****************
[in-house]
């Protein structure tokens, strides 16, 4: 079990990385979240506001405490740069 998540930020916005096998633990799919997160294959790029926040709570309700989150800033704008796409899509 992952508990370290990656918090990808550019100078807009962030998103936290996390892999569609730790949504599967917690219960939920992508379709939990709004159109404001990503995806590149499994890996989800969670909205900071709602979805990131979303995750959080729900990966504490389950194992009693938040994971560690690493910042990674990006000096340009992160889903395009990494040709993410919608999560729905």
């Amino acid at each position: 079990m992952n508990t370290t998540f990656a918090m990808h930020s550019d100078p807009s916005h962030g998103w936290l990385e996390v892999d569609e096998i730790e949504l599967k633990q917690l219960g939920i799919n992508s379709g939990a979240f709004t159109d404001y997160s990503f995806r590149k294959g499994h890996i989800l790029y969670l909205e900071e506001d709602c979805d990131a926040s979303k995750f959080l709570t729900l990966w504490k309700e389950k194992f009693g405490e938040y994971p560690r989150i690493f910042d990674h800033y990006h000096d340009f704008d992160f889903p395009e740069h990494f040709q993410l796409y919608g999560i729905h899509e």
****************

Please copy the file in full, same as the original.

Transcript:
[in-house]
């Protein structure tokens, strides 16, 4: 079990990385979240506001405490740069 998540930020916005096998633990799919997160294959790029926040709570309700989150800033704008796409899509 992952508990370290990656918090990808550019100078807009962030998103936290996390892999569609730790949504599967917690219960939920992508379709939990709004159109404001990503995806590149499994890996989800969670909205900071709602979805990131979303995750959080729900990966504490389950194992009693938040994971560690690493910042990674990006000096340009992160889903395009990494040709993410919608999560729905």
């Amino acid at each position: 079990m992952n508990t370290t998540f990656a918090m990808h930020s550019d100078p807009s916005h962030g998103w936290l990385e996390v892999d569609e096998i730790e949504l599967k633990q917690l219960g939920i799919n992508s379709g939990a979240f709004t159109d404001y997160s990503f995806r590149k294959g499994h890996i989800l790029y969670l909205e900071e506001d709602c979805d990131a926040s979303k995750f959080l709570t729900l990966w504490k309700e389950k194992f009693g405490e938040y994971p560690r989150i690493f910042d990674h800033y990006h000096d340009f704008d992160f889903p395009e740069h990494f040709q993410l796409y919608g999560i729905h899509e």